1985 Bears Coverage: `Now it’s the Bears’ time,’ says durable running back

SHARE 1985 Bears Coverage: `Now it’s the Bears’ time,’ says durable running back

Every day of the 2015 Chicago Bears season, Chicago Sun-Times Sports will revisit its coverage 30 years ago during the 1985 Bears’ run to a Super Bowl title.

`Now it’s the Bears’ time,’ says durable running back

Kevin Lamb

Originally published Nov. 18, 1985

Walter Payton is in his 11th season as an NFL halfback.

“I’m just glad I was able to hang around long enough to be here with them now,” he said after the Bears beat Dallas 44-0 yesterday. “It’s beautiful. I can’t even explain it.

“You talk about turn of the century, I stayed around through the turn of the decade waiting for the Bears to have their time. A lot of other teams have had their times. Now it’s the Bears’ time.”

Playoff loss

In Payton’s first game against Dallas, the Bears lost 37-7 in the 1977 playoffs. “That was hard,” he said. That was the first reason he gave for why yesterday meant so much.

It’s a different team now. Only Gary Fencik and Mike Hartenstine remain active with Payton from that team. The 1985 team is

different from the six that lost to Dallas since 1971, coach Mike Ditka said.

“The difference in this team is that each individual feels they can make the big play to break the game open,” Payton said. “And everyone tries. You’ve got 45 guys who know they can make the big play or they wouldn’t be here.”

Payton made three big plays in the second half. Two of them were runs of 34 and 35 yards, which helped him gain 132 yards on 22 carries. He set a record with his ninth 1,000-yard season and came within one of a record-tying seventh straight 100-yard game.

As usual, he did more than run. On a field-goal drive late in the third quarter, he blocked a blitzing linebacker on a third-and-14 pass to Dennis Gentry for 22 yards.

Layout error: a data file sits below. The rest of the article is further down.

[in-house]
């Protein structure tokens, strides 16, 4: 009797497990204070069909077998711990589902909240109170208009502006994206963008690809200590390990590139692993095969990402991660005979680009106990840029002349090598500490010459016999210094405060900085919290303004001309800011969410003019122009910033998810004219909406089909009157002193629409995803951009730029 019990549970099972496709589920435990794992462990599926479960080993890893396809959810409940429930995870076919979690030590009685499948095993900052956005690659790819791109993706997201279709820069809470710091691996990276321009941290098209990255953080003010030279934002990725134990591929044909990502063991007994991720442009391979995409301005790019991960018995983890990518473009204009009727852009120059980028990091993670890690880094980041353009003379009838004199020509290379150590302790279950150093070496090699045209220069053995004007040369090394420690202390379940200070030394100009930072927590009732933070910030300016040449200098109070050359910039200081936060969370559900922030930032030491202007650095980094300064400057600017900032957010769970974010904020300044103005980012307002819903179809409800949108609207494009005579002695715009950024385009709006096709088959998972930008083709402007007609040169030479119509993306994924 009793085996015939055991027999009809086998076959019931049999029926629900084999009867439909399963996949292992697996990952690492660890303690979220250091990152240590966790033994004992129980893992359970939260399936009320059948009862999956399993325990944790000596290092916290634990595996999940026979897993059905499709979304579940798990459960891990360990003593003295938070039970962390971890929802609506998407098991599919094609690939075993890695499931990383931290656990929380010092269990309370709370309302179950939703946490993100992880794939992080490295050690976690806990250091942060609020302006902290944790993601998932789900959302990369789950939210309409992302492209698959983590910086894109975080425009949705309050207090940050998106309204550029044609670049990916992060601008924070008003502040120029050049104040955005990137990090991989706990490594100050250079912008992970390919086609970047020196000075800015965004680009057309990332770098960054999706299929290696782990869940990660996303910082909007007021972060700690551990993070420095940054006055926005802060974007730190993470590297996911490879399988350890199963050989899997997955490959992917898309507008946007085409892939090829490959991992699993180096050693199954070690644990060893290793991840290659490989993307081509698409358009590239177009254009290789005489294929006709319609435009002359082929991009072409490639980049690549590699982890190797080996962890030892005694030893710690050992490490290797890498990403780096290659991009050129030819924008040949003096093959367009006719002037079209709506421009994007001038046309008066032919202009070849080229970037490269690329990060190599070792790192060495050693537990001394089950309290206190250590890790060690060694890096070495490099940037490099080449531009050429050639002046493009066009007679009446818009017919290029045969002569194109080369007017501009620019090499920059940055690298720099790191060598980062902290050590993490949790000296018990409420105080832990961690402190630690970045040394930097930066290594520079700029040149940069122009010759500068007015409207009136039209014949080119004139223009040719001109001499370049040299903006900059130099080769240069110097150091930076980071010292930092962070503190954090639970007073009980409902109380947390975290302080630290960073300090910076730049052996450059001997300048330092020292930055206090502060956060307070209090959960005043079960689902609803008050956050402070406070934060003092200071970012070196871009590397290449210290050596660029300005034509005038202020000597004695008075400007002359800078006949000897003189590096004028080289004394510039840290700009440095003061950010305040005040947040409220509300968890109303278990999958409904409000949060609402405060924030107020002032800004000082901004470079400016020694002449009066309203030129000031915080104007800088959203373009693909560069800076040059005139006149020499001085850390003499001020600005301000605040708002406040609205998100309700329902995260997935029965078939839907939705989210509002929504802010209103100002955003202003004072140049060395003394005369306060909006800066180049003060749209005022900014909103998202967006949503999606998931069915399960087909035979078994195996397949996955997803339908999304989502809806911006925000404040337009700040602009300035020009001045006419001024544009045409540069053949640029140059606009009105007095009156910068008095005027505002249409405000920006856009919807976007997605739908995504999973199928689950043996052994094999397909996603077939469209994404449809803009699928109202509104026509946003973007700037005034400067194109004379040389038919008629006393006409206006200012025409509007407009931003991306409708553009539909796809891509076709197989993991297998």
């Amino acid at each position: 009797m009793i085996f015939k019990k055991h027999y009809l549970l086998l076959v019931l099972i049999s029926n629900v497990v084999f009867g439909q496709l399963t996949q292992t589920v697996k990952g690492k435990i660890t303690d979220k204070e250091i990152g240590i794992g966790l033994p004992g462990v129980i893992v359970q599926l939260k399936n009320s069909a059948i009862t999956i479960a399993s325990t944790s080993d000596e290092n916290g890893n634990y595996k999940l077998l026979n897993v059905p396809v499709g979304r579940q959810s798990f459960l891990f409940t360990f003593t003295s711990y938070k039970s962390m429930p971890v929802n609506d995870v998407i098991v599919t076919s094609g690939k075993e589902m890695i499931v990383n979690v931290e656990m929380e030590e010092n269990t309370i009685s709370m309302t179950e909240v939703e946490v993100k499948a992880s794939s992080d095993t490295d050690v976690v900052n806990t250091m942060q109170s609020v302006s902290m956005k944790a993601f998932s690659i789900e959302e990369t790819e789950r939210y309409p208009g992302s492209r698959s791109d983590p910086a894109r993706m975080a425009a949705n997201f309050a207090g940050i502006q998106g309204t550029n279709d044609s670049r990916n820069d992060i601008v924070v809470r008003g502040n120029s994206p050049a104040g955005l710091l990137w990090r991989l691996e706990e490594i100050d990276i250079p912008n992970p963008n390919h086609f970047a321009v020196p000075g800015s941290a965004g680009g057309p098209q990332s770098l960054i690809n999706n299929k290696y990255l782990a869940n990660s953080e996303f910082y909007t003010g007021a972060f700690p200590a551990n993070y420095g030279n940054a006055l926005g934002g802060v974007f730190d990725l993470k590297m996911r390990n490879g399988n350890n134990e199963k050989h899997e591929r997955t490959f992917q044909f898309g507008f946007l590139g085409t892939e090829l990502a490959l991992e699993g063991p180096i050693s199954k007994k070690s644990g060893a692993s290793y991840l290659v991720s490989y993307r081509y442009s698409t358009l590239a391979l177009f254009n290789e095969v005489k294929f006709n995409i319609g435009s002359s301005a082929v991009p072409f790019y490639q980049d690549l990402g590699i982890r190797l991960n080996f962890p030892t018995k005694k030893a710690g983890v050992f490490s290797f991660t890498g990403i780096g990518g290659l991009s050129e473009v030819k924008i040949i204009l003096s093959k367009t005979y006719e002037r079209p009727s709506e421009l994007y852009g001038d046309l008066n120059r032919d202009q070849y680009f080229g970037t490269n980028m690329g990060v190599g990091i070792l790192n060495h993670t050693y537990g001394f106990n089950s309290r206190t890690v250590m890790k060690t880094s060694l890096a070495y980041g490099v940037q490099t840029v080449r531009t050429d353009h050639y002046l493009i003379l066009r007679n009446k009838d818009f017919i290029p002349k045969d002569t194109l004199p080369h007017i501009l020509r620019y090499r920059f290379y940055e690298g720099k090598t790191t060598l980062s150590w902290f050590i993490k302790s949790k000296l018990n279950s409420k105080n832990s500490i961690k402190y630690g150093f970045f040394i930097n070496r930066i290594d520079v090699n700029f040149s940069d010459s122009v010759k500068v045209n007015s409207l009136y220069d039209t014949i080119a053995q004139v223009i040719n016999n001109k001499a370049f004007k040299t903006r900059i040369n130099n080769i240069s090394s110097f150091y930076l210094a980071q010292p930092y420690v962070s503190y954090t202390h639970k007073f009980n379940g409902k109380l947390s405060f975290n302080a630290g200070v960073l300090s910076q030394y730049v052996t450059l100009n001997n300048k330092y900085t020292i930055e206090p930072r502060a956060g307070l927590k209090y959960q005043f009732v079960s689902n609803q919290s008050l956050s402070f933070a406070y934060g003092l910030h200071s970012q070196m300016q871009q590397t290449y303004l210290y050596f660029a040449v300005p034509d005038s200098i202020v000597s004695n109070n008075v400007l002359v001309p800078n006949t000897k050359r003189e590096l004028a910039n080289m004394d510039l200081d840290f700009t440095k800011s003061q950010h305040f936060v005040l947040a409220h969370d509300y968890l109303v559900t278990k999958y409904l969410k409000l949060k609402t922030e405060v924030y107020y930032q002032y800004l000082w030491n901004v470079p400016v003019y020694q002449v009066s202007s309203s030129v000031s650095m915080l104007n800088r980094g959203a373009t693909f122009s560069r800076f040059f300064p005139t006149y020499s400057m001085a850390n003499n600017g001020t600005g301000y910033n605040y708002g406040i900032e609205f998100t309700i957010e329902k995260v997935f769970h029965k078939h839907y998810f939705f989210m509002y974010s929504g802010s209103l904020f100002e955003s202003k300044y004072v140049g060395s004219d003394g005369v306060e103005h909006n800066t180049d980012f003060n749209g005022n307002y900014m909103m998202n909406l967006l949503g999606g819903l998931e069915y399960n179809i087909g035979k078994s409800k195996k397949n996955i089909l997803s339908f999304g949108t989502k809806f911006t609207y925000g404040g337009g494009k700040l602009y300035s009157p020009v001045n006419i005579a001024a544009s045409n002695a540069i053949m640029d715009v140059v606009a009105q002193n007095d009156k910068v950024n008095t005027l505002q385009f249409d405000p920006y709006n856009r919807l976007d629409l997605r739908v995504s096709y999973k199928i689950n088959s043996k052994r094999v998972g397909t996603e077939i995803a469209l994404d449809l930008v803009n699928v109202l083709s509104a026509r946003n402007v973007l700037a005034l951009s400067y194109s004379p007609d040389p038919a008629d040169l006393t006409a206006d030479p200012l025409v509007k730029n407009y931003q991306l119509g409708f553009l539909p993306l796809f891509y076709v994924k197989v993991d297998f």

Two plays later, he ran to right end, faked a handoff to wide receiver Dennis McKinnon and kept going. With a linebacker hitting him, he threw a 33-yard pass to Tim Wrightman at the Cowboy 6.

He had a chance for a two-yard touchdown run, but he didn’t make it. William Perry, playing fullback, tried to help. With Payton nearly stopped, Perry shoved him forward. It was a 10-yard penalty.

Has to learn

“I have to get on him about that,” Payton said. “He has to learn there are certain things you can do and certain things you can’t do.”

Payton has learned never to be surprised by such oddities. But 44-0 at Dallas? Could that ever have made his wildest dreams?

“I really don’t dream that much,” he said. “I’m too much a realist, I guess.”

The Latest
The awards recognize “journalism that best covers the Black experience or addresses issues affecting the worldwide Black community.”
The Cubs claimed Reyes off waivers from the Guardians and optioned Frank Schwindel to Triple-A Iowa to clear space on the active roster.
The start of the new school year is an opportunity to recommit ourselves to those efforts. A recent report by the Illinois State Board of Education found roughly 5,300 unfilled positions at Illinois schools, including more than 1,000 openings at CPS.
What’s ground-breaking here is Chicago is using its buying power to help build renewable energy generation that otherwise might never have moved off the drawing boards.
It’s past due for La Russa to step forward as the manager he used to be, but it isn’t too late.